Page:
Robert Peary, even while he was still a boy, began preparing himself for the long expeditions* he would make later in life. When he was young, he would make 25-mile hikes every week.
In 1898 he made his first attempt to reach the North Pole. He endured weeks of darkness and temperatures that plunged to minus 63 degrees Fahrenheit.*
He had prepared himself well for polar exploration by studying the Inuit people who were native to the land. From them he learned how to build igloos, drive a dog sled, and make warm clothing out of animal skins.
On the first expedition eight of his toes froze and had to be removed. Later he would have the remaining two toes amputated* because it was easier for him to walk with no toes than with only two toes.
On his second expedition both his legs were broken in a ship accident, but still he pushed on. He directed the construction of a base camp from his bed.
When he was 25 years old he joined the Navy, and after his eighth expedition he was promoted to the rank of Admiral.* Sometimes he had trouble getting time off from his Naval duties to go on the expeditions.
On his third trip to Greenland he discovered three of the world's largest meteorites.* One of them weighed 65 tons; 130,000 pounds. He was determined to bring it back and was finally successful in getting it to the American Museum of Natural History in New York.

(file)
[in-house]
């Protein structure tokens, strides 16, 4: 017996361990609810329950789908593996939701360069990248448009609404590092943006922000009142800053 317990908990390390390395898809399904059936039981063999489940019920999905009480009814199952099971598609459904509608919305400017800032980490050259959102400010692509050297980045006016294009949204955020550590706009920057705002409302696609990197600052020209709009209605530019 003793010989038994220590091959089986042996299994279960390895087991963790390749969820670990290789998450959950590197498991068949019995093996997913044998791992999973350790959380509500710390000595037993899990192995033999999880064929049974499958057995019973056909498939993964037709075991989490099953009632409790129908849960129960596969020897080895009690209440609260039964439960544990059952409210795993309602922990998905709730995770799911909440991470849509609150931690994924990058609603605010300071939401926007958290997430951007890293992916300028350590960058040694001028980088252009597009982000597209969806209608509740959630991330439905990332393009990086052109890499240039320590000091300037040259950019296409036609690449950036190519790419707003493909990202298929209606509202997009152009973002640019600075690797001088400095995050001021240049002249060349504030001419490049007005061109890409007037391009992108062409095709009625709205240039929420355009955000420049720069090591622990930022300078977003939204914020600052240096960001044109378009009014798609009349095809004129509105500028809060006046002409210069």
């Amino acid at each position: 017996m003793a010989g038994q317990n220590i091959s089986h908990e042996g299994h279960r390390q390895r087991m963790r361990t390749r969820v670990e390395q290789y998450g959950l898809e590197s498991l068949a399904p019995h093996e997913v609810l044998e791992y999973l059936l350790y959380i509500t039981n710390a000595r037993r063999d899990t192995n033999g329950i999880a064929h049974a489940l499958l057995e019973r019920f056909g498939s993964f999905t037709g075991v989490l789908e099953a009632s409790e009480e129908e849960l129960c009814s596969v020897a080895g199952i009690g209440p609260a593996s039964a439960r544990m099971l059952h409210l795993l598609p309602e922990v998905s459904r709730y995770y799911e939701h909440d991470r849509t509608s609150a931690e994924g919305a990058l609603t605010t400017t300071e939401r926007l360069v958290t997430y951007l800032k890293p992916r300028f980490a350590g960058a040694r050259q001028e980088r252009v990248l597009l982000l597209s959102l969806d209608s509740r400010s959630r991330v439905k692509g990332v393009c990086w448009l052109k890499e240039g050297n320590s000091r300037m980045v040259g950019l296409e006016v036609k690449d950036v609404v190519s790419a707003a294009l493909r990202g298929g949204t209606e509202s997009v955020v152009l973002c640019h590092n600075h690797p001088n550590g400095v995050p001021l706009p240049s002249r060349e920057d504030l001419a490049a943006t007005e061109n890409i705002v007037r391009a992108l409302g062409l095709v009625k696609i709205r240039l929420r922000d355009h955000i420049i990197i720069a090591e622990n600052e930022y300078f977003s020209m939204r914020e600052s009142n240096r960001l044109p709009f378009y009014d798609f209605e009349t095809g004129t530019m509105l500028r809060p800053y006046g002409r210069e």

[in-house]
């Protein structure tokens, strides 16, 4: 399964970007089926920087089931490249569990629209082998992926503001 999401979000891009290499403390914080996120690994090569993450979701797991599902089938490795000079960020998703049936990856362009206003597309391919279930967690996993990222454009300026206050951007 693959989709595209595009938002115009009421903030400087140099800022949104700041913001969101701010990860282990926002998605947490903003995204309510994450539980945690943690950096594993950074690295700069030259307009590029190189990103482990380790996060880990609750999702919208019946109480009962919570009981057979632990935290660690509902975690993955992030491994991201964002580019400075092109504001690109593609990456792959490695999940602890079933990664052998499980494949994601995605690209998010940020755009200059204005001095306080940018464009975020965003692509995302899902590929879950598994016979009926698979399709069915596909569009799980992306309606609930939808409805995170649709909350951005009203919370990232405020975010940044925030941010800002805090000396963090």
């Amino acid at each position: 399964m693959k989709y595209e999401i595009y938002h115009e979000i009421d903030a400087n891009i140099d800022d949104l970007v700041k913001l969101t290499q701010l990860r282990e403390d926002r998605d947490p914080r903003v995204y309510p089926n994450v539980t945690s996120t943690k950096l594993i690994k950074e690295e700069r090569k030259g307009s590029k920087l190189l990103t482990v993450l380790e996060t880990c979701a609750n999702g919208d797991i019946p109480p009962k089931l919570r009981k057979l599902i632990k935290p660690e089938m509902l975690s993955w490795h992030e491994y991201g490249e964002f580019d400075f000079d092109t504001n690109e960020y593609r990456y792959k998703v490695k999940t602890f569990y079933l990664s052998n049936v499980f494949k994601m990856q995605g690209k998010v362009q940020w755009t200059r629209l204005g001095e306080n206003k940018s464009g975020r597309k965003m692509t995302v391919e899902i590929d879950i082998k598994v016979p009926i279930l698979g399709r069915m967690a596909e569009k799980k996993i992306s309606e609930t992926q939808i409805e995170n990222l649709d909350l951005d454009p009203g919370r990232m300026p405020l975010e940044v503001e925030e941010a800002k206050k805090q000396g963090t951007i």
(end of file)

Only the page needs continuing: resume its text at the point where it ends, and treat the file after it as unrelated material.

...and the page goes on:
He gave lectures to raise money, and by 1908 he had raised enough to finance his eighth expedition.
On the final part of the trip he was accompanied by five men; Matthew Henson, an African American, and four Inuits; Ootah, Egingwah, Seegloo, and Ooqueah. On April 7, 1909 he realized his dream of reaching the North Pole.
When he returned home, he learned that another man, Frederick Cook, claimed to have reached the pole a year earlier on April 21, 1908. Peary and his men tried to disprove Cook's claim. Some of Cook's documentation* proved to be false. Also they learned he had been accused of fraud in an oil deal and served seven years in prison. He was eventually pardoned, but his reputation was ruined.
There was also controversy concerning Matthew Henson, who also claimed that while he was in Peary's party, he was the first one to reach the Pole location.
Robert Peary died in 1920. He was 63 years old.
Peary had a son by an Inuit woman. This son later visited his father's family and his gravesite in Arlington National Cemetery in Washington, D.C.
This biography by Patsy Stevens, a retired teacher, was written in 2007.